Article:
How to Successfully Recruit Patients for Clinical Trials

One of the most critical aspects of the clinical trial process is recruiting the required number of patients. Under-enrollment can affect the scientific validity of a study, raise ethical concerns, and even cause premature trial termination, leading to a waste of time, resources, and money. For a trial, this is an unmitigated disaster, but it is avoidable.

Importance of Patient Recruitment for Successful Trials

Patient recruitment for clinical trials requires considerable planning, evaluation, and revision. Efficient recruitment of evaluable patients is necessary to ensure successful and timely completion of trials, specifically those which have additional inclusion criteria that make enrollment more difficult.

One thing that should always be considered is to recruit patients from different ages, genders, races, and ethnicities. This helps to not only expand a recruiting pool, but also to extrapolate clinical trial findings to a broader population and help discover important safety information about the investigational product. 

For instance, many older adults have different health needs from those of younger people. They may also react differently to certain medications, have different side effects, and need varied dosages to produce the intended result. Hence, enrolling older adults in trials can enable researchers to develop appropriate treatments for this specific age group.

Cost of Patient Drop-Outs

We’d be remiss if we don’t mention the alarming cost of patient drop-outs and the importance of identifying patients likely to stay the course. Across trials, about 30% of patients drop out, resulting in heavy financial losses for sponsors. The cost of recruiting a new patient to replace a drop-out is far higher than the initial recruiting cost. Patients who exit trials can also cause expensive delays, resulting in losses of hundreds of thousands of dollars per day. In addition to the financial losses, drop-outs can lead to a loss of valuable data, insufficient results, and even trial discontinuation.

Challenges in Patient Recruitment

Recruiting patients is often considered the most challenging part of trials. Patient enrollment is rarely completed on schedule, as it can be difficult to identify a strong enough pool of eligible patients in specific locations, particularly for rare diseases. Enrolling adequate numbers of elderly patients is also challenging due to frailty, disability, and comorbidities. Slower than expected patient recruitment ultimately results in delayed drug development and loss of revenue. 

Unfortunately, those challenges are just the tip of the iceberg. Other challenges include:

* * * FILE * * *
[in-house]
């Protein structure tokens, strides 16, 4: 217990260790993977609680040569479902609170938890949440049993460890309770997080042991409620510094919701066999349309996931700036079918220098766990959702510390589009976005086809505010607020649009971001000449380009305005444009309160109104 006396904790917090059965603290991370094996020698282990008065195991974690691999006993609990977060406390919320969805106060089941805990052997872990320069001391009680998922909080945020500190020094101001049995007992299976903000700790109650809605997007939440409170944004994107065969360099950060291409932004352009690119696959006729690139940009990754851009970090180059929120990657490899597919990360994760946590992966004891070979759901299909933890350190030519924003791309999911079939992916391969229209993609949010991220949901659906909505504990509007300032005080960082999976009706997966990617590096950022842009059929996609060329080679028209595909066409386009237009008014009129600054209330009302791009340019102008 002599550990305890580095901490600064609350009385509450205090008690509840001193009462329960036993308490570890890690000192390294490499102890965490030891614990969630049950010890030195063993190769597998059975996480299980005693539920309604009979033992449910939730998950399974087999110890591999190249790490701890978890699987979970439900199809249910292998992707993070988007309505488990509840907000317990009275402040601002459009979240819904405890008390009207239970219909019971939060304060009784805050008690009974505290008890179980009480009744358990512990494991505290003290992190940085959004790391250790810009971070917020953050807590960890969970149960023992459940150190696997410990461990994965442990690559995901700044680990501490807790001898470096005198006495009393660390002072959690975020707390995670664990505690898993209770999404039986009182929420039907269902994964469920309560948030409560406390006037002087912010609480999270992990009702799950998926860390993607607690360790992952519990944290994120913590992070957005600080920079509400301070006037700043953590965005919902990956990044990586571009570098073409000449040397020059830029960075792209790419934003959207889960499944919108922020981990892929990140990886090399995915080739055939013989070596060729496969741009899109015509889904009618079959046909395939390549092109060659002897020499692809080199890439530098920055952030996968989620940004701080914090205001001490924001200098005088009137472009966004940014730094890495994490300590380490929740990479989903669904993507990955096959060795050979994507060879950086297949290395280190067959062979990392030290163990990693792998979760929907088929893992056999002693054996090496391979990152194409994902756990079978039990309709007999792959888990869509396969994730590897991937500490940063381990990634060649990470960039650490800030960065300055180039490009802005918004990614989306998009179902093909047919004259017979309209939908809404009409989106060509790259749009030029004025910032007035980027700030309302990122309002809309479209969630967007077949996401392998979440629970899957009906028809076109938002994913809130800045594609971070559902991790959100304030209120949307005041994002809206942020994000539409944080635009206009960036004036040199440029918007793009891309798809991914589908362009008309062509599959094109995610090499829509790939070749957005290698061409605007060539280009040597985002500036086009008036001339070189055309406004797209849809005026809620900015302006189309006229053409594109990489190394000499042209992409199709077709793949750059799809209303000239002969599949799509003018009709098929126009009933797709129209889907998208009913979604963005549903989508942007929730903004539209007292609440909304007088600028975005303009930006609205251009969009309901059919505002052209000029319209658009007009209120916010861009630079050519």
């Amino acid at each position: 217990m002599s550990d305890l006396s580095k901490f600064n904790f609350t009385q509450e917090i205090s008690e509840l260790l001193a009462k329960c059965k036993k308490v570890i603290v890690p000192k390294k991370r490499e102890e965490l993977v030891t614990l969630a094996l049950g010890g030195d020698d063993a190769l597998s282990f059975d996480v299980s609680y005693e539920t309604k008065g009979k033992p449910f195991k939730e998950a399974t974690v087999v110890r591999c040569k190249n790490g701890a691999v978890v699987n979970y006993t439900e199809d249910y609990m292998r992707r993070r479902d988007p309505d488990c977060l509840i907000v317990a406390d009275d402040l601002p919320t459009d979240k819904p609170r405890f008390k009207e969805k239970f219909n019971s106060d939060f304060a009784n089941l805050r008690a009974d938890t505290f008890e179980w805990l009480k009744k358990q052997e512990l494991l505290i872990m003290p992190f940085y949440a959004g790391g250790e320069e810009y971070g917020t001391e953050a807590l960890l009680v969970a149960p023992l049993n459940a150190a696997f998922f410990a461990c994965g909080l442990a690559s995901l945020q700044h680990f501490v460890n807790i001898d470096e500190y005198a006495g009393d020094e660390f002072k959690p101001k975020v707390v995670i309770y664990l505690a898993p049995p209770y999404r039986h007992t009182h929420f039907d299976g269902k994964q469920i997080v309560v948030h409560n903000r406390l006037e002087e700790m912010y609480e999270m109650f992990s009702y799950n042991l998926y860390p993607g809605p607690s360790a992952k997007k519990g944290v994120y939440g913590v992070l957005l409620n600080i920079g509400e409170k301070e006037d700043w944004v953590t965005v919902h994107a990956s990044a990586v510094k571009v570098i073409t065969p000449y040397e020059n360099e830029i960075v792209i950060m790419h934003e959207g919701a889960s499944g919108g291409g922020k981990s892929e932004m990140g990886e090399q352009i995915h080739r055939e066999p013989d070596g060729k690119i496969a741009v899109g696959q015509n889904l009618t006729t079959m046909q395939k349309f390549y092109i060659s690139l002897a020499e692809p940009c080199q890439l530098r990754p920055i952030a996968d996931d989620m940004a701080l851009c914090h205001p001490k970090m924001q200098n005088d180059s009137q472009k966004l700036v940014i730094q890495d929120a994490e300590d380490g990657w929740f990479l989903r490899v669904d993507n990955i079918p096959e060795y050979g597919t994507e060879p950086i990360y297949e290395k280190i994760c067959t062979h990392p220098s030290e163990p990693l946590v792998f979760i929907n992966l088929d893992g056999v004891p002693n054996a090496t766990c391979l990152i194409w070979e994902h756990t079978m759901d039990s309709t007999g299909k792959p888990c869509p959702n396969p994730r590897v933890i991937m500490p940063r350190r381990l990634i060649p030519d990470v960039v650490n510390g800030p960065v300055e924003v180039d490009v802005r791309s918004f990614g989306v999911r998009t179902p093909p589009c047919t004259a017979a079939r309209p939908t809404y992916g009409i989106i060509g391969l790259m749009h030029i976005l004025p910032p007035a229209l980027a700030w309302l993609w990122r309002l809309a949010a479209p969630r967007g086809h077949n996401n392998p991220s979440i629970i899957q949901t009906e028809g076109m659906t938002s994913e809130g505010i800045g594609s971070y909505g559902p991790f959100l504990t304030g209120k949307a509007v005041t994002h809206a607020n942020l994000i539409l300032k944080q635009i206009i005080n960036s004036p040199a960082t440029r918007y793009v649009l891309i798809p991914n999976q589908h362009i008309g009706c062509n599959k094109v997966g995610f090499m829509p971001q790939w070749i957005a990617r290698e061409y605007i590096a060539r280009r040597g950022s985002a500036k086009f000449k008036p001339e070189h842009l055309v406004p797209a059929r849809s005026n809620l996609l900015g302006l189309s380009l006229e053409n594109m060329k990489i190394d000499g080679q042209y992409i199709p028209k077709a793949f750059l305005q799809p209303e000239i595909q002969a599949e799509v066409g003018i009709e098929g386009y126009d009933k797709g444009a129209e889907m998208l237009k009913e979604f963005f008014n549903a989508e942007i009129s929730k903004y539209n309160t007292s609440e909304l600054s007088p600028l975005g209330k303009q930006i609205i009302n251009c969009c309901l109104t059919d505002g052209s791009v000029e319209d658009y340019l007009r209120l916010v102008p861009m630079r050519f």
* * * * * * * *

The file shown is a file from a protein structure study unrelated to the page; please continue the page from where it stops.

• Lack of awareness of trials among potential patients
  • Unfamiliarity with what clinical research entails
  • Little to no education and knowledge about diseases
  • Poor outreach in underserved communities
  • Under-representation of ethnic, racial, and minority groups
  • Accessibility issues (lack of transportation to recruitment centers)
  • Communication issues and language barriers
  • Fear of study procedures, treatment side effects, and poor compliance with protocols
  • Lack of support from physicians and/or family members
  • Scheduling conflicts
  • Financial, social, and religious issues
  • Negative media publicity
  • Ethical considerations in case of terminally ill patients or elderly patients

Strategies for Successful Patient Recruitment

Even considering such a daunting list of challenges, there are ways to overcome it. While it may seem elementary, much of it comes down to planning. Developing an effective plan which includes patient outreach strategies that fit in the budget and timeline is critical. Some trials extend patient recruitment periods by a few months to cope with stringent enrollment criteria and ensure that participants and their families fully understand the study, making them less likely to drop out. Other trials make sure they set aside ample funds to set up multiple multiple patient recruitment centers to help expedite the process.

Some of the most successful patient recruitment strategies include:

  • Defining the target audience and ideal participant demographics based on protocol requirements and location
  • Accessing and scanning an institution’s patient database or electronic health records
  • Contacting primary care physician offices to obtain patient referrals
  • Mass mailing personalized messages to candidates
  • Running targeted media campaigns across newspaper, radio, television, and web
  • Networking with anyone and everyone to create strong word-of-mouth

There’s no debating it. Finding enough fitting participants for a trial is just as difficult as it is imperative to success. Under-enrollment from the beginning and ongoing drop-outs can terminate a trial in the blink of an eye, leaving a major loss of money and even the loss of potential medications in its path. Implementing a proper recruiting strategy—and working with a clinical trial consultant or staffing agency to find the right talent to execute it—is paramount.

Read more strategies for overcoming staffing challenges in clinical trials here.

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